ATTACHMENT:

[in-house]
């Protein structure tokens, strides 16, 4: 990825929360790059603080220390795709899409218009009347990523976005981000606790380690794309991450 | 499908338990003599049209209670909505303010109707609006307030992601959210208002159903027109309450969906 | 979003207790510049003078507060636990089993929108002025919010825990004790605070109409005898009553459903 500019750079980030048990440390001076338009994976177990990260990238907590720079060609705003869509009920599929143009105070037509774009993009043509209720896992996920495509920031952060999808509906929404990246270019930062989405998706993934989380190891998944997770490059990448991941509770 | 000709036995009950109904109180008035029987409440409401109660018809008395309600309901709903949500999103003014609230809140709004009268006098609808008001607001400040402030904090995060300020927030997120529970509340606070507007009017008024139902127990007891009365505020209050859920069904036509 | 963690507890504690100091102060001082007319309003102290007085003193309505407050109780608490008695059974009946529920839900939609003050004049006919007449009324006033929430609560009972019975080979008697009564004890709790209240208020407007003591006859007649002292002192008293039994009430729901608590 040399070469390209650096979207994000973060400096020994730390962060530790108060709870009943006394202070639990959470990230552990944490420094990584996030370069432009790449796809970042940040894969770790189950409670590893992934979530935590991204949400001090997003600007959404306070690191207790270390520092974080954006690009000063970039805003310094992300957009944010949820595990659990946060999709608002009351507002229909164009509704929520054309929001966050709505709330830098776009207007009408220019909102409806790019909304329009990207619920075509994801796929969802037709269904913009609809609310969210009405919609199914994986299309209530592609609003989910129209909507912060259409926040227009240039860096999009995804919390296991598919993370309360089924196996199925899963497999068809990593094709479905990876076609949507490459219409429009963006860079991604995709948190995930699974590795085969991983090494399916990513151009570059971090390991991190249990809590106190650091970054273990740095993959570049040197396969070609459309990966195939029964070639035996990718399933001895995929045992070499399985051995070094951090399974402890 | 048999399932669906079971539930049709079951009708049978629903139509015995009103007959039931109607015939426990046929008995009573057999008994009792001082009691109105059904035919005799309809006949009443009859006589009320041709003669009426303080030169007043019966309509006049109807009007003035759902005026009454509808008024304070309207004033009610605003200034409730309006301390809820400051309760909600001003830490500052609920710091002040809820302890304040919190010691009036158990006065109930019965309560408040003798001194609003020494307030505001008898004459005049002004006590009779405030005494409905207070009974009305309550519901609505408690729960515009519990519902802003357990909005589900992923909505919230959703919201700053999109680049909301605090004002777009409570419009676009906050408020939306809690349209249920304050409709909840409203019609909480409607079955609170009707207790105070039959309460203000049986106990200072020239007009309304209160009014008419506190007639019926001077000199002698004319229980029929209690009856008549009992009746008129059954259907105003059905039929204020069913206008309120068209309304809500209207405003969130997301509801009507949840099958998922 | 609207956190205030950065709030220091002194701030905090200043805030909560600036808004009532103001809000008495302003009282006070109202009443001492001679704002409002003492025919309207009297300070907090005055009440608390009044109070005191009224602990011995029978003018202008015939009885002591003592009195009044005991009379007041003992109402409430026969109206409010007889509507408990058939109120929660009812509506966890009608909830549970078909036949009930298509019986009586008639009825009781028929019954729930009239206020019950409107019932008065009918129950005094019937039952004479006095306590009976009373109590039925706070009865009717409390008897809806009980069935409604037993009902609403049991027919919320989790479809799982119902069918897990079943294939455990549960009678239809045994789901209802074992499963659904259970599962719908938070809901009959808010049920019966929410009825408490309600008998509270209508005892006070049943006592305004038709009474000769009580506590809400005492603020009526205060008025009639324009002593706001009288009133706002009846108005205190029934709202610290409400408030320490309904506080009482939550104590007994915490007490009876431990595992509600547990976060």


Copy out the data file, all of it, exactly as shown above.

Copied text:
[in-house]
């Protein structure tokens, strides 16, 4: 990825929360790059603080220390795709899409218009009347990523976005981000606790380690794309991450 | 499908338990003599049209209670909505303010109707609006307030992601959210208002159903027109309450969906 | 979003207790510049003078507060636990089993929108002025919010825990004790605070109409005898009553459903 500019750079980030048990440390001076338009994976177990990260990238907590720079060609705003869509009920599929143009105070037509774009993009043509209720896992996920495509920031952060999808509906929404990246270019930062989405998706993934989380190891998944997770490059990448991941509770 | 000709036995009950109904109180008035029987409440409401109660018809008395309600309901709903949500999103003014609230809140709004009268006098609808008001607001400040402030904090995060300020927030997120529970509340606070507007009017008024139902127990007891009365505020209050859920069904036509 | 963690507890504690100091102060001082007319309003102290007085003193309505407050109780608490008695059974009946529920839900939609003050004049006919007449009324006033929430609560009972019975080979008697009564004890709790209240208020407007003591006859007649002292002192008293039994009430729901608590 040399070469390209650096979207994000973060400096020994730390962060530790108060709870009943006394202070639990959470990230552990944490420094990584996030370069432009790449796809970042940040894969770790189950409670590893992934979530935590991204949400001090997003600007959404306070690191207790270390520092974080954006690009000063970039805003310094992300957009944010949820595990659990946060999709608002009351507002229909164009509704929520054309929001966050709505709330830098776009207007009408220019909102409806790019909304329009990207619920075509994801796929969802037709269904913009609809609310969210009405919609199914994986299309209530592609609003989910129209909507912060259409926040227009240039860096999009995804919390296991598919993370309360089924196996199925899963497999068809990593094709479905990876076609949507490459219409429009963006860079991604995709948190995930699974590795085969991983090494399916990513151009570059971090390991991190249990809590106190650091970054273990740095993959570049040197396969070609459309990966195939029964070639035996990718399933001895995929045992070499399985051995070094951090399974402890 | 048999399932669906079971539930049709079951009708049978629903139509015995009103007959039931109607015939426990046929008995009573057999008994009792001082009691109105059904035919005799309809006949009443009859006589009320041709003669009426303080030169007043019966309509006049109807009007003035759902005026009454509808008024304070309207004033009610605003200034409730309006301390809820400051309760909600001003830490500052609920710091002040809820302890304040919190010691009036158990006065109930019965309560408040003798001194609003020494307030505001008898004459005049002004006590009779405030005494409905207070009974009305309550519901609505408690729960515009519990519902802003357990909005589900992923909505919230959703919201700053999109680049909301605090004002777009409570419009676009906050408020939306809690349209249920304050409709909840409203019609909480409607079955609170009707207790105070039959309460203000049986106990200072020239007009309304209160009014008419506190007639019926001077000199002698004319229980029929209690009856008549009992009746008129059954259907105003059905039929204020069913206008309120068209309304809500209207405003969130997301509801009507949840099958998922 | 609207956190205030950065709030220091002194701030905090200043805030909560600036808004009532103001809000008495302003009282006070109202009443001492001679704002409002003492025919309207009297300070907090005055009440608390009044109070005191009224602990011995029978003018202008015939009885002591003592009195009044005991009379007041003992109402409430026969109206409010007889509507408990058939109120929660009812509506966890009608909830549970078909036949009930298509019986009586008639009825009781028929019954729930009239206020019950409107019932008065009918129950005094019937039952004479006095306590009976009373109590039925706070009865009717409390008897809806009980069935409604037993009902609403049991027919919320989790479809799982119902069918897990079943294939455990549960009678239809045994789901209802074992499963659904259970599962719908938070809901009959808010049920019966929410009825408490309600008998509270209508005892006070049943006592305004038709009474000769009580506590809400005492603020009526205060008025009639324009002593706001009288009133706002009846108005205190029934709202610290409400408030320490309904506080009482939550104590007994915490007490009876431990595992509600547990976060």